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Results: 1 - 30 of 10496
View David Anderson Profile
CPC (SK)
Thank you, Madam Chair. Thank you to our witnesses for being here today.
I would like to start in the future and then work back to the present, so I'm going to ask you this. I think Ms. Michels mentioned that the last 13 years have seen a decline in religious freedom. Where will the hot spots be over the next two years?
I'll ask each of you, and if your answer is different from hers, then you can just add to that.
View David Anderson Profile
CPC (SK)
Does anyone else have a comment they'd like to make?
Mr. Brobbel, you look like you're jumping on the mat.
Go ahead, Ms. Kuo.
View David Anderson Profile
CPC (SK)
Can I interrupt you? They're going to take away my mike here pretty quickly, and I'd like you to comment on the social credit card, the ID card that is being required, and the impact that will have on the Christian community. I understand that it's tied to your activities, the choices you make, the comments you make online and those kinds of things. Can you address how that will impact the Christians in China?
View David Anderson Profile
CPC (SK)
I think the intent is to have it in place by the end of 2020 across the nations.
I think my time is probably up.
View David Anderson Profile
CPC (SK)
Ms. Stangl, you mentioned the social media issue a little earlier, and I think Ms. Hardcastle brought that up as well. I'd like to talk to you about that, because I'm wondering if there's a way that this can be used well. When people have a video of others or themselves beating somebody down, isn't that something we can use to name and shame—I don't know if you want call it that—or to raise the issue and to begin to profile it? Is there anybody who's doing that effectively? Should we be trying to do that?
I would ask Ms. Kuo to respond to that, too, as a journalist. Is there a way in which we can use these kinds of social media contacts, the videos and those kinds of things, to actually highlight the issue and to name and shame—if you want to call it that—the Indian government into doing something on these...? Can that be done effectively?
View David Anderson Profile
CPC (SK)
Ms. Kuo, do you have a reaction to that as a journalist?
View David Anderson Profile
CPC (SK)
I understand that Ms. Hardcastle's making a motion, but we haven't heard this before so I think we will defer on it for now.
I wanted to have the floor just to thank people. Since 2010, I've been focused on some of the freedom issues around speech and belief and religious freedom. Starting in 2012-13, I was on the foreign affairs committee for a couple of years, and then since 2015 I've been able to be here to work on the projects we've worked on. I'm not coming back, so this is my last chance, I guess, to do that.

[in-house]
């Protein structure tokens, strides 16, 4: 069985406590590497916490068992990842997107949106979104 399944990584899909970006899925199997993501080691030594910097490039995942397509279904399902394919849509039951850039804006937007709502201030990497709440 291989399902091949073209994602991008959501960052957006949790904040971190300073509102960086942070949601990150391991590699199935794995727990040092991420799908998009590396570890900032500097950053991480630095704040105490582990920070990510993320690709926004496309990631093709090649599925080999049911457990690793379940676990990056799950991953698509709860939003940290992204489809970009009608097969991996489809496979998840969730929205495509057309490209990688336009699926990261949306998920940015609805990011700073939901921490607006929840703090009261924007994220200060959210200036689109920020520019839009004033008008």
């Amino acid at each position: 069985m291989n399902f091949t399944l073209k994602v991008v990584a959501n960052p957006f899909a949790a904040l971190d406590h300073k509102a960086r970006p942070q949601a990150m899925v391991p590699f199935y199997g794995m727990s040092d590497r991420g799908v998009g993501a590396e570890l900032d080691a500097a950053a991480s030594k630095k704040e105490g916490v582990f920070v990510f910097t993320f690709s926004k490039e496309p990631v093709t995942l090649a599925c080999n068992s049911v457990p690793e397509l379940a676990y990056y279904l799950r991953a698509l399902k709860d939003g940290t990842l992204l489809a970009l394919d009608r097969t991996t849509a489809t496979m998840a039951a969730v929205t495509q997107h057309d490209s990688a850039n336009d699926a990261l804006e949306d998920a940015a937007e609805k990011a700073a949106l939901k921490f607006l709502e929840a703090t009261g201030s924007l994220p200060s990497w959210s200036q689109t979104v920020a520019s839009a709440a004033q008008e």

I want to thank the staff who have served us so well. There are our clerks and our analysts. We've gotten to be friends over the years and have done some travelling together. There are also the folks who work in the translation booth and the people who have had to put up with our coming in here at the end of one meeting and have then been expected to set up instantaneously for us. They've done so well on that. I want to just thank those people who have set up for their service.
I also want to thank my colleagues. We've had a good run here, and it's good that we can have the kind of discussion that Ms. Hardcastle is speaking about. I want to recognize that.
I also want to say that I was disappointed that this was not on TV. I know yesterday we made the decision given that there were challenges to it, but as I approached the whip's staff—not only ours but also those of some of the other parties—and tech staff, I was getting contradictory messages from a number of them. I think on issues like this one that are this important, and even for two hours on a subject, we should be trying to televise those. I'm not going to get into any more detail than that, so I will just leave it at that.
I want to thank you for your time and for the work that we have put together. I think we have made a difference. Even today, I think this is probably some of the most important work that's been done on the Hill today. We need to recognize that for what it is.